|George C. Scott & Trish Van Devere|
If you love ghost stories, you most certainly have several favorite films from the genre. Some fans gravitate to older films like The Uninvited, The Haunting, or The Innocents. Others favor modern tales like The Others or The Devil’s Backbone. But there’s one creepy thriller from 1980 that stands with the best of them. It’s the eerie haunted house tale, The Changeling, starring George C. Scott, and directed by Peter Medak. Scott plays a New York based composer named John Russell, who, after losing his wife and daughter in a car accident, relocates to Seattle. He moves into a Victorian era mansion, which has been vacant for some time. To say that the place has “issues” might be understating the case a little. John regularly hears loud banging noises in the house, and one night he sees the specter of a drowned boy in a bathtub.
He begins investigating the history of the house with the help of Claire, a member of the local historical society, who had rented him the house. Claire is played by Scott’s real life wife, Trish Van Devere. John discovers a hidden room in the attic, which contains a child’s wheelchair. John later holds a séance at the house (one of the film’s most effective sequences) and while listening to a recording of the event, can hear the voice of a young man named Joseph. As John and Claire dig deeper, they learn Joseph was a very sick child, who was not expected to live very long. His father murders him and replaces him with a similar looking child adopted from an orphanage. Why? That’s only the beginning of a twisted tale of murder, money and madness that will come to involve a Unites States Senator with a dark secret. Of course, if you know your mythology, you might just guess that secret before it is revealed later in the film...no spoilers here.
While the bulk of The Changeling takes place in Seattle, it was mostly lensed in Vancouver and Victoria. The film is expertly crafted and well paced. The story is loosely based on some real life events that took place in Colorado. Writer Russell Hunter experienced some paranormal phenomena while staying at a hotel there, and ended up researching the hotel’s history. The screenplay by William Gray and Diana Maddox is loosely based on his experiences and the results of his research. The film was nominated for multiple Genie Awards in Canada and won several, including Best Film, Best Foreign Actor for Scott, Best Foreign Actress for Van Devere, as well as for John Coquillon’s wonderful cinematography. The first rate cast also includes movie veteran Melvyn Douglas, and familiar faces John Colicos and Jean Marsh in supporting roles.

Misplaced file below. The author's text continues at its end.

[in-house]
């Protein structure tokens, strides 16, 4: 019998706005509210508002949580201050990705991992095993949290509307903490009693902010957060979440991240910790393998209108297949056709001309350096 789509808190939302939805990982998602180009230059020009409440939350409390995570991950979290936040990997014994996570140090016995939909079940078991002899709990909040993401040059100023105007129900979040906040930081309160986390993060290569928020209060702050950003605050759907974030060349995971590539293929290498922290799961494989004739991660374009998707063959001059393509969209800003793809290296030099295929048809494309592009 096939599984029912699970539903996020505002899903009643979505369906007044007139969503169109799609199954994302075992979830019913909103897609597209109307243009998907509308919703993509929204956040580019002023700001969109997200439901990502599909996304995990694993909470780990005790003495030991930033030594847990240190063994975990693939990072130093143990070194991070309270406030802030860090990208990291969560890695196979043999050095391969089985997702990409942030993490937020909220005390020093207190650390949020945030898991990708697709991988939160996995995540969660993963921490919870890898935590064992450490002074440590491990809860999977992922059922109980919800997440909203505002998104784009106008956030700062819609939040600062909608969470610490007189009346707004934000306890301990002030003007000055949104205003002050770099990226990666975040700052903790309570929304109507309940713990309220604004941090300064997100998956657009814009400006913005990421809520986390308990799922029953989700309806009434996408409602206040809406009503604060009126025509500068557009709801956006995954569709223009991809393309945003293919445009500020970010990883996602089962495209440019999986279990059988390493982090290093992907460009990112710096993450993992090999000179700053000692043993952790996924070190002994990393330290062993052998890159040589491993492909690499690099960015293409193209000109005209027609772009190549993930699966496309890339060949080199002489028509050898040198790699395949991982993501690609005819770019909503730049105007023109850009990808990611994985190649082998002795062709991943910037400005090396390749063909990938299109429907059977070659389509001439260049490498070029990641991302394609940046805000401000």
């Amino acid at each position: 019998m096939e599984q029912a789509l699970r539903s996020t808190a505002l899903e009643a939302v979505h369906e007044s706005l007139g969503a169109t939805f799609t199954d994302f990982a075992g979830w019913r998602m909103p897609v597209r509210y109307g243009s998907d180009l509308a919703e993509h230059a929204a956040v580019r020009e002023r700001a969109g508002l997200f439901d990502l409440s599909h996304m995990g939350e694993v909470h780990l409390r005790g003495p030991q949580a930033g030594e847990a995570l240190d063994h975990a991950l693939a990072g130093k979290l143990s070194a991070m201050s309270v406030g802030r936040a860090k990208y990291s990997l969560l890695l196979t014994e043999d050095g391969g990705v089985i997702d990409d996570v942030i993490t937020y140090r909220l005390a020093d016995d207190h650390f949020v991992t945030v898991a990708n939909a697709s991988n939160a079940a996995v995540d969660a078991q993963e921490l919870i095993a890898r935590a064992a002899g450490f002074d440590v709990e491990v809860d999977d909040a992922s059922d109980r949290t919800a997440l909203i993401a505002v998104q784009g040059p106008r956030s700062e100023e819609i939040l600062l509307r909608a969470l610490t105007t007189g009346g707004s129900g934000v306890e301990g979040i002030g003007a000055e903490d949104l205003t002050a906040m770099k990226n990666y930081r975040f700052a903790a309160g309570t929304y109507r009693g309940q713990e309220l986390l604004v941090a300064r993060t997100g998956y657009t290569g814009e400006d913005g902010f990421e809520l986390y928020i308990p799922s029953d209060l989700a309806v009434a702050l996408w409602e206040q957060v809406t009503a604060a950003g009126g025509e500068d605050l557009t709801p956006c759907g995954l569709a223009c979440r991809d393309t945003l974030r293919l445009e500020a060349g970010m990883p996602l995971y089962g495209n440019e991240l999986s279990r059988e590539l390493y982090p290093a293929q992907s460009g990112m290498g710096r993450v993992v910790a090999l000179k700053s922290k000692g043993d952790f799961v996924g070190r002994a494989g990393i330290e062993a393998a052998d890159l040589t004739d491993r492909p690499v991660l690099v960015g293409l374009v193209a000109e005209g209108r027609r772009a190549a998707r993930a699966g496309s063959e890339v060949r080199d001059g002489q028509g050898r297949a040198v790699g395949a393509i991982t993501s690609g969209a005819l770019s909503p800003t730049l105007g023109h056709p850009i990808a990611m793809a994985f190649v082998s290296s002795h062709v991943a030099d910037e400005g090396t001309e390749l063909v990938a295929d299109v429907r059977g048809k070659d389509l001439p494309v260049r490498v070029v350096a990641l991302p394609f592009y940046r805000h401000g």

Director Peter Medak does an excellent job creating an otherworldy mileu in the film, which doesn’t go for obvious scares. The Changeling doesn’t cop out on its supernatural elements, and has several very unsettling and creepy moments, some of which recall other chillers like Mario Bava’s Kill! Baby! Kill! The movie has a dedicated core of fans, and was a TV staple during the 80s, which is where I first saw it, and was intrigued by its compelling and offbeat story. In a genre cluttered with badly made and over plotted films, The Changeling is a terrific thriller, and a real gem. Watch out for that wheelchair! Here’s a link to the trailer: https://www.youtube.com/watch?v=xTzgXVosQOU.
This post is part of the O Canada Blogathon, hosted by my fellow bloggers at Speakeasy and Silver Screenings. I’d like to thank them for including me in the festivities! You can find out more by clicking the following link: https://silverscreenings.org/2018/02/07/the-ocanada-blogathon-starts-friday/.